This should not be news to the philanthropic community. Philanthropists “can no longer afford to overlook the importance of supporting government capacity in developing countries,” Andrew Stern, the founder and executive director of the Global Development Incubator, wrote in “Want your big bet to pay off? Don’t forget about government capacity,” a 2018 article in Stanford Social Innovation Review. “No matter what your philanthropic quest is, government funding and policy is bound to affect your philanthropy,” writes the philanthropic advisory firm The Bridgespan Group in their guide to working with government.
Despite this, only a fraction of the world’s philanthropic capital and official development assistance goes toward improving the effectiveness of governance. Part of the reason is fear of being perceived as meddling in domestic politics, even though politics and governance are very different (governance is an ecosystem of institutions, systems, structures, and capabilities — not a political party or ideology). For philanthropists seeking impact in areas such as education, housing, or health care, it can be tempting to bypass or circumvent governments, and set up charitable initiatives that run alongside public systems. This approach is potentially valuable in the face of short-term exigencies, but risks alienating governments and eroding their effectiveness in the long term.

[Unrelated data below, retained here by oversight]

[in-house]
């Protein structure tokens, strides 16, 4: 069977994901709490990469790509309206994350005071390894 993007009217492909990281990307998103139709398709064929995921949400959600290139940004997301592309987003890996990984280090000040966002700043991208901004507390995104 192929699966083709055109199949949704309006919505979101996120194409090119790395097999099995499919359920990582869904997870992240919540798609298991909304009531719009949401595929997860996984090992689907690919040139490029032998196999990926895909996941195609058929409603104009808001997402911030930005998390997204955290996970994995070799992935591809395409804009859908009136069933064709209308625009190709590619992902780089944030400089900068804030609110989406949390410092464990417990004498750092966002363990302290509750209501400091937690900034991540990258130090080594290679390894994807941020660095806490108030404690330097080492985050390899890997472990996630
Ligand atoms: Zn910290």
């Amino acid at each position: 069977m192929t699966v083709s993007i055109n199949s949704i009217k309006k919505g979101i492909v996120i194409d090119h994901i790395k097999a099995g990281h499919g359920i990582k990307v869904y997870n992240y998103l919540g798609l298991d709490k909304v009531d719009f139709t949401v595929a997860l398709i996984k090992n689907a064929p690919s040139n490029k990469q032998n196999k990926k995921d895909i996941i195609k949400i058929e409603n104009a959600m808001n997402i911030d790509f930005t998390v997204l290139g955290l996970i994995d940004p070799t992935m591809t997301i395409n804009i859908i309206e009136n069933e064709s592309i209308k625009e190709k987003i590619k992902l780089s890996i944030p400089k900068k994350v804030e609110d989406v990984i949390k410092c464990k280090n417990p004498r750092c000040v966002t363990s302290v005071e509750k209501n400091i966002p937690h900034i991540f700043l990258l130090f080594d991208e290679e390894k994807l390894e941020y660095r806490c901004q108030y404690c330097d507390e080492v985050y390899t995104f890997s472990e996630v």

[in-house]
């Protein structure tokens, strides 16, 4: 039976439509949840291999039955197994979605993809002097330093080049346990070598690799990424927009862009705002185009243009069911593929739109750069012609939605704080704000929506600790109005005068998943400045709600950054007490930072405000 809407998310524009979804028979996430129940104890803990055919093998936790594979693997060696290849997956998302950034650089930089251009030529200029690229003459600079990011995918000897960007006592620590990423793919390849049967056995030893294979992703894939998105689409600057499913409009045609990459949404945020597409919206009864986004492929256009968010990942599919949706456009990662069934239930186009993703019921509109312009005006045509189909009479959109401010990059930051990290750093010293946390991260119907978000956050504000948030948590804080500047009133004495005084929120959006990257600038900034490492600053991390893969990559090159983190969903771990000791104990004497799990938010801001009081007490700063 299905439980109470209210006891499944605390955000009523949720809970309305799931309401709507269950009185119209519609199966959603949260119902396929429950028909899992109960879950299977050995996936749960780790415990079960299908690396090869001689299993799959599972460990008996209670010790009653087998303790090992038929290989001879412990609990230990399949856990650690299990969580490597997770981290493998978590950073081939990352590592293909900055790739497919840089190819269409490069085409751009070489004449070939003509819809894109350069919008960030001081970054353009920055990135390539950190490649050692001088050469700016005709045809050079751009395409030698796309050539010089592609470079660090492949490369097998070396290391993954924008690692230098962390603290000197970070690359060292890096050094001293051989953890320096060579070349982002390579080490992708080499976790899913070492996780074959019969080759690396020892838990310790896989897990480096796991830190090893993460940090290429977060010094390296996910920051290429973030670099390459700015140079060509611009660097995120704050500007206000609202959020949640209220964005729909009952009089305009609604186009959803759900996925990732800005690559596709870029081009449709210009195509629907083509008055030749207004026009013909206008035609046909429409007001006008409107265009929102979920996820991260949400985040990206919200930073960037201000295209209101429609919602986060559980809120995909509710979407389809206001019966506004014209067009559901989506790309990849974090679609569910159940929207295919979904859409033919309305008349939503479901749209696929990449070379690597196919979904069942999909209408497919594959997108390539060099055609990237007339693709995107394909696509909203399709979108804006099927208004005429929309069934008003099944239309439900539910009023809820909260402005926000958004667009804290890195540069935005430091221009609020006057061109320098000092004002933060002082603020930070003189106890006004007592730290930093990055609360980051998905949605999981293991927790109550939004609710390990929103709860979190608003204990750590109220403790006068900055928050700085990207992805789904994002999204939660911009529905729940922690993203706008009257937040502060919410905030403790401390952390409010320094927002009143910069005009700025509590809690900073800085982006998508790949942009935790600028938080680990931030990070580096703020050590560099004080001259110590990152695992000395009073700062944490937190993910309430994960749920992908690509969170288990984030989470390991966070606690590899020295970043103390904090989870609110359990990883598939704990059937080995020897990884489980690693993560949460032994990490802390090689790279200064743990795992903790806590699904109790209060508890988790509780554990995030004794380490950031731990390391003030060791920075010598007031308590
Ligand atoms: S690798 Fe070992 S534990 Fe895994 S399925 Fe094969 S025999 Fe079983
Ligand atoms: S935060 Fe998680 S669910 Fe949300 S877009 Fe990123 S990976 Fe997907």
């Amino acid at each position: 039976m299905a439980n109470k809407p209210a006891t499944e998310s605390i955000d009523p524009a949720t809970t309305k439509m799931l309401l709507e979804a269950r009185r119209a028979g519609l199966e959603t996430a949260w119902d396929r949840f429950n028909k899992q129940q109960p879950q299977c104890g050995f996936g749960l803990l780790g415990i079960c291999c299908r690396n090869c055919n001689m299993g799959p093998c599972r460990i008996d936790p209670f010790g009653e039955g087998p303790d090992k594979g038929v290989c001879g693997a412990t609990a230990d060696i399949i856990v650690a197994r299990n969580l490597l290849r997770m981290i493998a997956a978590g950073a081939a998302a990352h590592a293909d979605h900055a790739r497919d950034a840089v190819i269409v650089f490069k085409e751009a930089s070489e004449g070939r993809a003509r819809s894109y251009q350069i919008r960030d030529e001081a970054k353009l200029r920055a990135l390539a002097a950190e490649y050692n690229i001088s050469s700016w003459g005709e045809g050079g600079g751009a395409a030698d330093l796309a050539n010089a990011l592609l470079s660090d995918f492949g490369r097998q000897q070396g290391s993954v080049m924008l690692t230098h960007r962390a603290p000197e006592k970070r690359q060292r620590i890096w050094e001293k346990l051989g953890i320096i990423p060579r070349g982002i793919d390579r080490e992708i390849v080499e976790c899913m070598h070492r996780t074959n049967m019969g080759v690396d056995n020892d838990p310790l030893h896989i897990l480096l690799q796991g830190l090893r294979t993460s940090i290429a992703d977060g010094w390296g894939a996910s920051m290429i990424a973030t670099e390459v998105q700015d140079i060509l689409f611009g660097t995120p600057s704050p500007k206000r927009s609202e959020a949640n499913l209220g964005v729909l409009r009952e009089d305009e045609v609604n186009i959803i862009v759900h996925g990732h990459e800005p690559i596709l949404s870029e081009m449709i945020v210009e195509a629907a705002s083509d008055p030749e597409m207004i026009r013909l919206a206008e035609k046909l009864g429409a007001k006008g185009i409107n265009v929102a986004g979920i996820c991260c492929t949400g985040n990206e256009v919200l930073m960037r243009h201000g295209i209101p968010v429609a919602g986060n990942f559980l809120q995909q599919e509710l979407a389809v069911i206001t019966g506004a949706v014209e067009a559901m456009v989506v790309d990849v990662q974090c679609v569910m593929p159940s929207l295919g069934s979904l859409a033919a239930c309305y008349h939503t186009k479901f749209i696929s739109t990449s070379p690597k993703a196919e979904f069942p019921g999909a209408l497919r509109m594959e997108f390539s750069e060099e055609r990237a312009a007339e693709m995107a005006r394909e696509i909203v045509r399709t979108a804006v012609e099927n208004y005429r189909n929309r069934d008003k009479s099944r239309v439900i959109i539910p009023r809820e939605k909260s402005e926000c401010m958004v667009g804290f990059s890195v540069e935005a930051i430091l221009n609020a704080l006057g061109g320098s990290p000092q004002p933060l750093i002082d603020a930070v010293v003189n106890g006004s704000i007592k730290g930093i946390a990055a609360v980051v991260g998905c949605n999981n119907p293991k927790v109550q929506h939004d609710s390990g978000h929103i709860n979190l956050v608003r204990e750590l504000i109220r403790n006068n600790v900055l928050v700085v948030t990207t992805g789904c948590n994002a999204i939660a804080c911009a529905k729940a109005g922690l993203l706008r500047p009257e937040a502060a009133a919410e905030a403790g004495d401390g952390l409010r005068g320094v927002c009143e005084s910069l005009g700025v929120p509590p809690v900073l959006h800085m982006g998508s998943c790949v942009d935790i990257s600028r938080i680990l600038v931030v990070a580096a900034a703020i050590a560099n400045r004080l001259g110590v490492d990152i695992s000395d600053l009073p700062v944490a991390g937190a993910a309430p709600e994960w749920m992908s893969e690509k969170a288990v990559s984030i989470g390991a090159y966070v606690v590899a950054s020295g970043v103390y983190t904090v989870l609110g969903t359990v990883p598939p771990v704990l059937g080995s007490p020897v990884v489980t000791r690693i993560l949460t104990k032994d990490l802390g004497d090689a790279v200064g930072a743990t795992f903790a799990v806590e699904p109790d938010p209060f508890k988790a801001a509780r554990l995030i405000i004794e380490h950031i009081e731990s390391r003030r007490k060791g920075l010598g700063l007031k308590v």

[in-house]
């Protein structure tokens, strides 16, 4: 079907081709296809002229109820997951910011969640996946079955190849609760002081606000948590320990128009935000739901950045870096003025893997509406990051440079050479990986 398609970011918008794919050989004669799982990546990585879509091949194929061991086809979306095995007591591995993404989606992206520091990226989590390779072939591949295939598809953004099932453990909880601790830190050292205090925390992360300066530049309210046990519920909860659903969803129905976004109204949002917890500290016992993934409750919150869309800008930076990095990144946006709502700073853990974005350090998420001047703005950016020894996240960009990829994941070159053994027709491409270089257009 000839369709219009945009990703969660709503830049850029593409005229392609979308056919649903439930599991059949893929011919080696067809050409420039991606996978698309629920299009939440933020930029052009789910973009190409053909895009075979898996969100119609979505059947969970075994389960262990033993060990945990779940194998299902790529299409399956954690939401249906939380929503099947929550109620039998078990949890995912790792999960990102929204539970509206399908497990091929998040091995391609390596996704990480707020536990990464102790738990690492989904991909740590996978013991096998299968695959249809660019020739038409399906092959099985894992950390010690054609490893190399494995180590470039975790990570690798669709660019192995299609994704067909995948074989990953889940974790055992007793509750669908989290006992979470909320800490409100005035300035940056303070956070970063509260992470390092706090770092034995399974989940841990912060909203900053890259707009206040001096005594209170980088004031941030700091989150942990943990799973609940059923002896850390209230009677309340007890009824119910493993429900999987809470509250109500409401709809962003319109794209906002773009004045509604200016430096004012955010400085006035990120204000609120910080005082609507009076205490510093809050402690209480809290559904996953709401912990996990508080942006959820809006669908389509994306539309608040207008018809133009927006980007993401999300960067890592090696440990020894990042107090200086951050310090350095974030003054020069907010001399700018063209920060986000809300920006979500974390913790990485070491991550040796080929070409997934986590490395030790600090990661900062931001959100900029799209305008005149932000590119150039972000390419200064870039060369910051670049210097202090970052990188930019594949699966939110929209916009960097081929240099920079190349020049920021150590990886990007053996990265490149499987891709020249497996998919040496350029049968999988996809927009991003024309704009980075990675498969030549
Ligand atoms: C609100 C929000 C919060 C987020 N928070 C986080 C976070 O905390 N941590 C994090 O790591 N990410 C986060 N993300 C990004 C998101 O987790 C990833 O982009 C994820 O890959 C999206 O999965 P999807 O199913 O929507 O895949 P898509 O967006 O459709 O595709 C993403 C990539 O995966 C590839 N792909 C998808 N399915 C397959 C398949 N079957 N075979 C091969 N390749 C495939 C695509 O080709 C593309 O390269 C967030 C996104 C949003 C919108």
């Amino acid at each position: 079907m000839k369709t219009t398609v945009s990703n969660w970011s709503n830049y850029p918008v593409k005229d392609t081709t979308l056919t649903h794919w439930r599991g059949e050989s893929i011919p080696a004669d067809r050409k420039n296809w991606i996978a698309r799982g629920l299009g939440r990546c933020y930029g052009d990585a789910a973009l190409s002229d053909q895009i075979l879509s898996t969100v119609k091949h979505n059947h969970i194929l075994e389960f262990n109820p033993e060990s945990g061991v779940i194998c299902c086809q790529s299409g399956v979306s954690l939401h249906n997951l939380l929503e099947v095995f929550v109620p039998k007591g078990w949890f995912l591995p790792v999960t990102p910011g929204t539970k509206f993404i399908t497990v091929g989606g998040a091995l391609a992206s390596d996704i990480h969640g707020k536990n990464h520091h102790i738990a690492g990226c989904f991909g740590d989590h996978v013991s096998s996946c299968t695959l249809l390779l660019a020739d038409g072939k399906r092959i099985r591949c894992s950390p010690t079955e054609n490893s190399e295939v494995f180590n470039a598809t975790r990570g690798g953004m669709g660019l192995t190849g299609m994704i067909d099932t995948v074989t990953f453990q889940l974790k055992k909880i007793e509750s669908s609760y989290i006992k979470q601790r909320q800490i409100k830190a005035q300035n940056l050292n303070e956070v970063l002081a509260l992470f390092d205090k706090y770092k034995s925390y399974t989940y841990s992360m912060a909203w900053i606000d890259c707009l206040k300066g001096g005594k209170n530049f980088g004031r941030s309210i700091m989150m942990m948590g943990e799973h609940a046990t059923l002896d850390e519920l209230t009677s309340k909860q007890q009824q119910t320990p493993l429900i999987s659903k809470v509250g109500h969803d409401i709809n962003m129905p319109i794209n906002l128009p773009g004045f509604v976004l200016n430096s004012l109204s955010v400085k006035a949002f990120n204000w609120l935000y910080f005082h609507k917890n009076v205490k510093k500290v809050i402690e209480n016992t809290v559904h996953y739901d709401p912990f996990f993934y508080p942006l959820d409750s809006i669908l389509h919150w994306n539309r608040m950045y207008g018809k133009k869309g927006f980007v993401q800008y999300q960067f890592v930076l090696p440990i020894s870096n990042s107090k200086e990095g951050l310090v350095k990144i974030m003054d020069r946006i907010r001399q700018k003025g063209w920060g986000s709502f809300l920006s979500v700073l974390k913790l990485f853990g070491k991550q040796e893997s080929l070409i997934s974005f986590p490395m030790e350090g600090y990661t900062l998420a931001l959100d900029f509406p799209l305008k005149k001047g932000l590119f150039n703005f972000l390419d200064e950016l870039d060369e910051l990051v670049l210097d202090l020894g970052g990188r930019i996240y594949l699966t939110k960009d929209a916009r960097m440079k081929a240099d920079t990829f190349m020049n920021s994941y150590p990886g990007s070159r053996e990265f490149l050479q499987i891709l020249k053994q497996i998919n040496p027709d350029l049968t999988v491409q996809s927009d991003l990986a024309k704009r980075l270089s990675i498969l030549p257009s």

Working in Partnership, Harnessing Experience
There’s no way around it: Investing in governance is hard. Success can take years, if not decades. And progress is less tangible than directly building homes or educating children. Even if one has the courage and desire to invest, it may not be obvious how to make these investments work.
Supporting governments in capability development requires an appreciation of just how challenging national governance is. I’ve seen many initiatives struggle for three reasons.
First, their aim was not to work with the government; it was to start with their fixed idea of how that government needed to change. Second, the initiatives were not holistic enough to address the challenges systemically — for instance, to a proponent of evidence-based policymaking, every problem looks like a lack of evidence. Third, these organizations often failed to engage governments because they lacked experienced former government practitioners on their board, executive leadership, and staff. Outside perspectives can, of course, inject fresh ideas and practices. Yet it’s worth remembering that solutions that are obvious to outsiders tend to be already known to those in government.